13 “You are the salt of the earth. But if the salt loses its saltiness, how can it be made salty again? It is no longer good for anything, except to be thrown out and trampled underfoot.
14 “You are the light of the world. A town built on a hill cannot be hidden. 15 Neither do people light a lamp and put it under a bowl. Instead they put it on its stand, and it gives light to everyone in the house. 16 In the same way, let your light shine before others, that they may see your good deeds and glorify your Father in heaven.
Darkness tastes a lot like lettuce.
You know, there are certain things in life that are just bland. Among these things are chapel services at my old college, accounting (which happened to be my major), and lettuce. Lettuce doesn’t necessarily taste bad. It doesn’t make me want to throw up.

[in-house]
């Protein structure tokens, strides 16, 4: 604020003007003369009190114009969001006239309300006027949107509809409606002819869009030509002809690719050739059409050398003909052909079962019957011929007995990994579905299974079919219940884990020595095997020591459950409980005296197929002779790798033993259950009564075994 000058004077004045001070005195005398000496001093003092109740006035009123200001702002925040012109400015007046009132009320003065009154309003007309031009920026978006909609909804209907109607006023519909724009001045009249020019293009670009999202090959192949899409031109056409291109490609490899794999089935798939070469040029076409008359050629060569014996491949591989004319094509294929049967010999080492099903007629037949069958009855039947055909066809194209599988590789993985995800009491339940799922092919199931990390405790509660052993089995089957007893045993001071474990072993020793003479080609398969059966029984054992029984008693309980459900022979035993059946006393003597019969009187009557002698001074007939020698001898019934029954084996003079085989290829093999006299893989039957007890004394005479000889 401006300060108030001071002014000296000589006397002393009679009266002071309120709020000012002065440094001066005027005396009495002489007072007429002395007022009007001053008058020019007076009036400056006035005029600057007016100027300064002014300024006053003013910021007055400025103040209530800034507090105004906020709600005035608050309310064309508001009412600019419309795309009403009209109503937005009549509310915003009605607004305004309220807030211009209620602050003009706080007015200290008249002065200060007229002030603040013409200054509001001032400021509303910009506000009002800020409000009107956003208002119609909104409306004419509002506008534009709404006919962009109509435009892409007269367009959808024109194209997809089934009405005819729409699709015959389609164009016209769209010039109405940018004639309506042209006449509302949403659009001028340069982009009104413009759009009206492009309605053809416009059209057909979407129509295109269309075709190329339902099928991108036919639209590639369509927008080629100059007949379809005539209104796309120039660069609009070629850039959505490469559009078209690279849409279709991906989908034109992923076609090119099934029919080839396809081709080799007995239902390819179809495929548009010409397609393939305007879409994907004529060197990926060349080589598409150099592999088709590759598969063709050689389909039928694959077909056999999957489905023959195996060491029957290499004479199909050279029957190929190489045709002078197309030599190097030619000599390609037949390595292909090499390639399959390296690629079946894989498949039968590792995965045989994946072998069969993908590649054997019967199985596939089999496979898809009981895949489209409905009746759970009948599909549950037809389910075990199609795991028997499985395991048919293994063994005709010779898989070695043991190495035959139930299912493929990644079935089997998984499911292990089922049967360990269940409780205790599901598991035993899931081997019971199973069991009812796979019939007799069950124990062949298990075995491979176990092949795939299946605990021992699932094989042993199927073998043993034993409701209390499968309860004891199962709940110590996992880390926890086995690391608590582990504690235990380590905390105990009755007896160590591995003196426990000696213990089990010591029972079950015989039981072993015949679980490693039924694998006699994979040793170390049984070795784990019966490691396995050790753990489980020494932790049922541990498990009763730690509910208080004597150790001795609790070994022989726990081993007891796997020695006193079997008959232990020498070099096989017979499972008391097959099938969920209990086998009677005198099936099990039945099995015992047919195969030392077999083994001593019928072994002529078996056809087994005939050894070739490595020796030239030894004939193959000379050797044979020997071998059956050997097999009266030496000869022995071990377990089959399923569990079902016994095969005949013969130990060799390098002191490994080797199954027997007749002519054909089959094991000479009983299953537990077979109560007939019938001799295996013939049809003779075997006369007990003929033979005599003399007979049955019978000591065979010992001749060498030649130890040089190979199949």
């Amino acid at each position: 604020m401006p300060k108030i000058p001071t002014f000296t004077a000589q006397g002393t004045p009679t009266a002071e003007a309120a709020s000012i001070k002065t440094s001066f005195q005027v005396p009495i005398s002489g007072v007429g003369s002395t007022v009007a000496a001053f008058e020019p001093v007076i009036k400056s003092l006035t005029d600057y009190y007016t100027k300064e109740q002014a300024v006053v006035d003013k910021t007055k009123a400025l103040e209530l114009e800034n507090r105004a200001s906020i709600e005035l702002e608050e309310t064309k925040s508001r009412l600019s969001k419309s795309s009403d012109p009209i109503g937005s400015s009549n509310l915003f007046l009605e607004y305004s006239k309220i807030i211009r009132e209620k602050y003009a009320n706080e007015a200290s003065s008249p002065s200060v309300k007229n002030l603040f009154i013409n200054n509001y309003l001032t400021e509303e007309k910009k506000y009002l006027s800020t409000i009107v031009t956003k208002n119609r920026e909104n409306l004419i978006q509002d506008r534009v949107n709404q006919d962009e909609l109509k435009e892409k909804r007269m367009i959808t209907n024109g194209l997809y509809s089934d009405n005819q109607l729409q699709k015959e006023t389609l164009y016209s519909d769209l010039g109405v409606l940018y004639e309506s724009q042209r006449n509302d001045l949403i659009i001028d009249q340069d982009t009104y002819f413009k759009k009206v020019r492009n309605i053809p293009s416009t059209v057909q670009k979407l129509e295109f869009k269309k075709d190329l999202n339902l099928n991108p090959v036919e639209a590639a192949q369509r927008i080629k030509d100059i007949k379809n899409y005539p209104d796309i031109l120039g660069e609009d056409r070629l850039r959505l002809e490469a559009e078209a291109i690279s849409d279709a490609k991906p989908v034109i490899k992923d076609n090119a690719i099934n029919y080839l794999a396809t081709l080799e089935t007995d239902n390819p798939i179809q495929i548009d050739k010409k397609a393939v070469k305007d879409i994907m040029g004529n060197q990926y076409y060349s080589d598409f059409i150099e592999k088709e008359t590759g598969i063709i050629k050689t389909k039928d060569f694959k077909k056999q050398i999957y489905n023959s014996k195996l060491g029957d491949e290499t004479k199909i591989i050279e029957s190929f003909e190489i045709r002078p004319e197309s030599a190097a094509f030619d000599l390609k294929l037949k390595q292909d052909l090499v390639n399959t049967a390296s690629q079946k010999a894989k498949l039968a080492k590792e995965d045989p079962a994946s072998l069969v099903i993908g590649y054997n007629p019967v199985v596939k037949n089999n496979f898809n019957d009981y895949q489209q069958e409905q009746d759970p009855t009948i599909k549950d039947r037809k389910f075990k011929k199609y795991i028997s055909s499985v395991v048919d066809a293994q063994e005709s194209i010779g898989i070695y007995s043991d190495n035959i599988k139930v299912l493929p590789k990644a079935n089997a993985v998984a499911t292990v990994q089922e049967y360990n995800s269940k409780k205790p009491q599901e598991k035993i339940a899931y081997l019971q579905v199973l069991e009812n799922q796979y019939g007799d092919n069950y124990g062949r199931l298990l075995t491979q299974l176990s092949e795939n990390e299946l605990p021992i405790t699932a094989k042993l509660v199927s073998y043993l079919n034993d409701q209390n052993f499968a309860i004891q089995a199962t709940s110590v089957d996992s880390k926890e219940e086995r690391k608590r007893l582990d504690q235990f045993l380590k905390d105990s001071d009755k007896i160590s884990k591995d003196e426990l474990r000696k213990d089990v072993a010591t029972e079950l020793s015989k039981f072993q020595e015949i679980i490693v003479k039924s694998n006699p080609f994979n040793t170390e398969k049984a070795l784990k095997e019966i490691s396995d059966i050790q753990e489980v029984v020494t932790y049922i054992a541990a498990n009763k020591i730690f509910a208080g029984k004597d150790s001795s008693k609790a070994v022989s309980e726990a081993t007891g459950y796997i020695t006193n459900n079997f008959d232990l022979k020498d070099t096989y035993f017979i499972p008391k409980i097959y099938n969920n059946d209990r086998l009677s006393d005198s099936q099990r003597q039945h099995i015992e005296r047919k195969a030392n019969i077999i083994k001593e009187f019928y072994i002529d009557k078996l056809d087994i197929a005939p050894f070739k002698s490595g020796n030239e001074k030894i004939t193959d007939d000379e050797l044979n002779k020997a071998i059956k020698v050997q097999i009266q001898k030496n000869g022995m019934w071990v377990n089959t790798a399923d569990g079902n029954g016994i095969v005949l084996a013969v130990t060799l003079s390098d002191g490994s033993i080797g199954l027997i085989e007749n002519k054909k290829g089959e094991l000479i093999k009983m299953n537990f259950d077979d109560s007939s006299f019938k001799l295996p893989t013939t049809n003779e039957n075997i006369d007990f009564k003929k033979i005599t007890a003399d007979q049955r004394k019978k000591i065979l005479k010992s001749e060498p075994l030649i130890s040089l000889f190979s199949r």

In fact, there are certain instances in which I like the taste of lettuce.
For the most part, however, lettuce is just…bland.
In most cases, it takes away from the taste of food.
It kinda sucks the flavor out of the food that it touches.
Maybe that is why darkness tastes like lettuce to me.
I know from experience that darkness doesn’t taste terrible.
If it did, then people would realize that they were trapped in it.
Oh no, darkness wants to taste like lettuce so that it can indiscreetly be sucking the flavor out of life without us realizing that we are missing out on something that tastes way better.
One time, Jesus told His followers to be like salt and light.
I like salt.
In the world Nolan’s taste buds live in, salt has the opposite effect of lettuce. I’m pretty sure Jesus would feel the same way, to be honest.
Jesus wanted His people and His way to enhance the flavor of life.
Lettuce (in my world) subtly takes away from the flavor of food in the same way darkness subtly takes away from the flavor of life. So it is with salt and light: Salt enhances the flavor of food in the same way light enhances the flavor of life.
I choose to put salt on my food instead of lettuce.